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Atlas Shrugged
buzzed, B&W
hairylunch
The NY Times has a piece today about the influence of Rand's Atlas Shrugged upon business leaders.

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I read a lot of Rand's work when I was in high school. I managed to get through Anthem, Atlas Shrugged, The Fountainhead, The Virtue of Selfishness, For the New Intellectual, and a collection of her short essays over the course of one summer (of course, working at a reservoir where I basically read all day sort of helped). She and I get along greatly when it comes to her ideas about the importance of rationality and individualism. My disagreement with her comes at the very point where she attempts to classify what is an entirely individual thought process as a "system of ethics" or morality.

With the amount of energy she spends harping on the importance of reason and self-interest in the individual it is so inconsistent to claim that an individual's thought process can somehow magically morph into an ethical system that can save a failing society from itself. The NYT piece you link to demonstrates this to a certain degree: namely, the business leaders who cite Rand as a huge inspiration to them are certainly important figures (Greenspan, hello), but they are a relatively small minority of the population. Lets say we take Rand's utopia of a society filled with these types of individuals...everyone wants to be a business leader who "morally" crusades on behalf of a failing economy. Okay, now what? A society filled with Fortune 500 CEO's is impossible. However, a perfect Randian system would envision nothing less.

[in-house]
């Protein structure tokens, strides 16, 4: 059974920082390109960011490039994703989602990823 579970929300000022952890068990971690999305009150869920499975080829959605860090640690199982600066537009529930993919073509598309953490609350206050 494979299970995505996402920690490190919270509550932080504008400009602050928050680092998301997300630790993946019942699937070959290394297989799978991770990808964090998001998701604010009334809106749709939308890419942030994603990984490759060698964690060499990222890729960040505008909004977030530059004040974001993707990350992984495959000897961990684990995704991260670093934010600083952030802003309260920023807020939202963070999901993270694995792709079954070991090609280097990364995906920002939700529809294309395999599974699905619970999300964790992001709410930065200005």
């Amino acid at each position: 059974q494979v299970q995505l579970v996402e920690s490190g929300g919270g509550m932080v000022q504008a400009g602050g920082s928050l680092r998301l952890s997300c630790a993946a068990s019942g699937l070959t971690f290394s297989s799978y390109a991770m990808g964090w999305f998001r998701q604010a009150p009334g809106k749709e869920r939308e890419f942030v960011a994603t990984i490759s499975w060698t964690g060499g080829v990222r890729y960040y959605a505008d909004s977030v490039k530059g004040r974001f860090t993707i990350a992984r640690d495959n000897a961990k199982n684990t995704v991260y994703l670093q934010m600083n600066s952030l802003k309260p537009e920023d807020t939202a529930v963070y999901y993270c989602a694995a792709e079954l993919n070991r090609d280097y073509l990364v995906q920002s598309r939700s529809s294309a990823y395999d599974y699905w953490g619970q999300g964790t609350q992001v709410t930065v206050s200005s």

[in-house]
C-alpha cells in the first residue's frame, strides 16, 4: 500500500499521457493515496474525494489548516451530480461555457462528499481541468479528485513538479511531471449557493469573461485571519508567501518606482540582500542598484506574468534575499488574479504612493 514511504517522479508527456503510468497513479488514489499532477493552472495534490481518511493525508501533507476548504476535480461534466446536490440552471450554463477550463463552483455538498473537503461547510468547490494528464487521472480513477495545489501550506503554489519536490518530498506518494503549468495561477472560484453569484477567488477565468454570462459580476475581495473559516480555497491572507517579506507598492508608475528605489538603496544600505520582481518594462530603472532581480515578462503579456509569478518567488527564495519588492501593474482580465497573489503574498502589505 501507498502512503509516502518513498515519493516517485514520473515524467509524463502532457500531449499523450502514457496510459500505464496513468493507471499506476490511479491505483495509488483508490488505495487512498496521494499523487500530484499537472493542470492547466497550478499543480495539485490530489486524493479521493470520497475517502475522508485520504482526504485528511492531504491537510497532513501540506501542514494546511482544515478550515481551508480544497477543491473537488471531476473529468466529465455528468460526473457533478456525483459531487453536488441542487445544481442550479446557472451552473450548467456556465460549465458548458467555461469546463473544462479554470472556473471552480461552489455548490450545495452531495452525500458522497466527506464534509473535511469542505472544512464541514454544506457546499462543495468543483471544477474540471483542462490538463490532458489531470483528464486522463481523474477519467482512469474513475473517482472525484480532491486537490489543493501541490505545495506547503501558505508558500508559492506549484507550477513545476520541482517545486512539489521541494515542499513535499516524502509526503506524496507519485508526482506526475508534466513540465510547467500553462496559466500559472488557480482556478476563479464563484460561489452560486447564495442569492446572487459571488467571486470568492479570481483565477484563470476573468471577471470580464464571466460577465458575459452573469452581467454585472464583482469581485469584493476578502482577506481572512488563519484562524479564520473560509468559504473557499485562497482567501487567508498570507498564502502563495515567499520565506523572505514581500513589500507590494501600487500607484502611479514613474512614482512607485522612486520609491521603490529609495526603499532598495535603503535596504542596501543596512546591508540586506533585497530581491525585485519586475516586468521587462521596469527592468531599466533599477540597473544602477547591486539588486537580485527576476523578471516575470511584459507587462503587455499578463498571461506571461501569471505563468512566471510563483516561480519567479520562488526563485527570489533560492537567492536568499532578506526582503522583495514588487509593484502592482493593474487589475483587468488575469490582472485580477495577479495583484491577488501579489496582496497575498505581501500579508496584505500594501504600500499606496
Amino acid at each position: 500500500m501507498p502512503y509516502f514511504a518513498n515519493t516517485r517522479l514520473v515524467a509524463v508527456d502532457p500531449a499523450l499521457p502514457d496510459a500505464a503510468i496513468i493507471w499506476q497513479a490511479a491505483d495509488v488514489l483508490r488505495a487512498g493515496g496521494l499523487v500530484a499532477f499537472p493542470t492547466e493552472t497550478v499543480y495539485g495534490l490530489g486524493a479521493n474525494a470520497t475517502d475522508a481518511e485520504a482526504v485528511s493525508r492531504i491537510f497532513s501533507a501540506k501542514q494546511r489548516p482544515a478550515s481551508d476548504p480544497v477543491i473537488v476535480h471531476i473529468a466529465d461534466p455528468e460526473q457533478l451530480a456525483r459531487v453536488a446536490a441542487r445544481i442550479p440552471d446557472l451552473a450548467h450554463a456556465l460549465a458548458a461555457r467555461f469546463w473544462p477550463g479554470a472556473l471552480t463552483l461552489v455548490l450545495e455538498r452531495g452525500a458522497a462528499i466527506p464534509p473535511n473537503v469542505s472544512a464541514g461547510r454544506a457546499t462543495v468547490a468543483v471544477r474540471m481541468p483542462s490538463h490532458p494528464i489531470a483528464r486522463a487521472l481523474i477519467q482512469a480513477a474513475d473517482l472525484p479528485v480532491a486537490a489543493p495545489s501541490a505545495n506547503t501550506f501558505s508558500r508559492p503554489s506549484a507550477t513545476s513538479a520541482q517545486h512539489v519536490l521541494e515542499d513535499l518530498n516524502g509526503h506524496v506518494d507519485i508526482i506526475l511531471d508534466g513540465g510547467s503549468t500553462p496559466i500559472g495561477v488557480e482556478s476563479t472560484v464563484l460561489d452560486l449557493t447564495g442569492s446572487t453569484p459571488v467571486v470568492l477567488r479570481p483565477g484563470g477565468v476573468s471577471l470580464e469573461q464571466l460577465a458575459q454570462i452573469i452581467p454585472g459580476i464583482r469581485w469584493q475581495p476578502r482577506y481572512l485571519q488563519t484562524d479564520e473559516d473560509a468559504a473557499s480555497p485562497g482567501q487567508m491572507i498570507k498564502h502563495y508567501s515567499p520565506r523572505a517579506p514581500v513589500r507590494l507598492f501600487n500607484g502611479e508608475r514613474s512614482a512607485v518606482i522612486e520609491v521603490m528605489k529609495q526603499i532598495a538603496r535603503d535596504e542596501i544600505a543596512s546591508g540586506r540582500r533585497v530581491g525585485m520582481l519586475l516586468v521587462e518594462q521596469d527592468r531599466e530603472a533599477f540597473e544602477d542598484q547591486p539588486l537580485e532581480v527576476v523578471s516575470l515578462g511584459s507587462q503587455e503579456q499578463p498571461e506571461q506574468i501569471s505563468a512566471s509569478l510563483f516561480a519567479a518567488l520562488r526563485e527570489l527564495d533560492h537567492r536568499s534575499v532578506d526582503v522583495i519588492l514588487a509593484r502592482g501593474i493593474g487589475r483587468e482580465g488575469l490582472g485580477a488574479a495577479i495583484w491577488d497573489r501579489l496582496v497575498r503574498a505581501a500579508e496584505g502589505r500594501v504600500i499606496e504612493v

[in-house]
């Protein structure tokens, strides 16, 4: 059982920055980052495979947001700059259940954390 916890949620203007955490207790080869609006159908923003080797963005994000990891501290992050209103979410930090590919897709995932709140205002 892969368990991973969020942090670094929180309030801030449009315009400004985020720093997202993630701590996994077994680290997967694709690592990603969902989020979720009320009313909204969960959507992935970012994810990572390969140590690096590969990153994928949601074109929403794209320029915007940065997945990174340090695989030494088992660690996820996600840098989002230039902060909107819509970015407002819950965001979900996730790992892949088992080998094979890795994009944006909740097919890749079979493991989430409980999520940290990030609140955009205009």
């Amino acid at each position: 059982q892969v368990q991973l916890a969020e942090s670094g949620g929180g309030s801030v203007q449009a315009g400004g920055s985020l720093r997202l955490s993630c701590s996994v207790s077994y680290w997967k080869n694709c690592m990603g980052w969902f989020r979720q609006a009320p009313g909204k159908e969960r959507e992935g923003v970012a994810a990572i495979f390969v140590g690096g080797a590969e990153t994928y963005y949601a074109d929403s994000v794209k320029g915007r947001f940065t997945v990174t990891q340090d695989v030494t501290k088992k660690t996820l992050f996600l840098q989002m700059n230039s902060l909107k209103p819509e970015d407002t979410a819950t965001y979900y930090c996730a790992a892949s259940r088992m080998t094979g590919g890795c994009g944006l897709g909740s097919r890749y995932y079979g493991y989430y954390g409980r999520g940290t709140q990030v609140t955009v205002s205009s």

-shea

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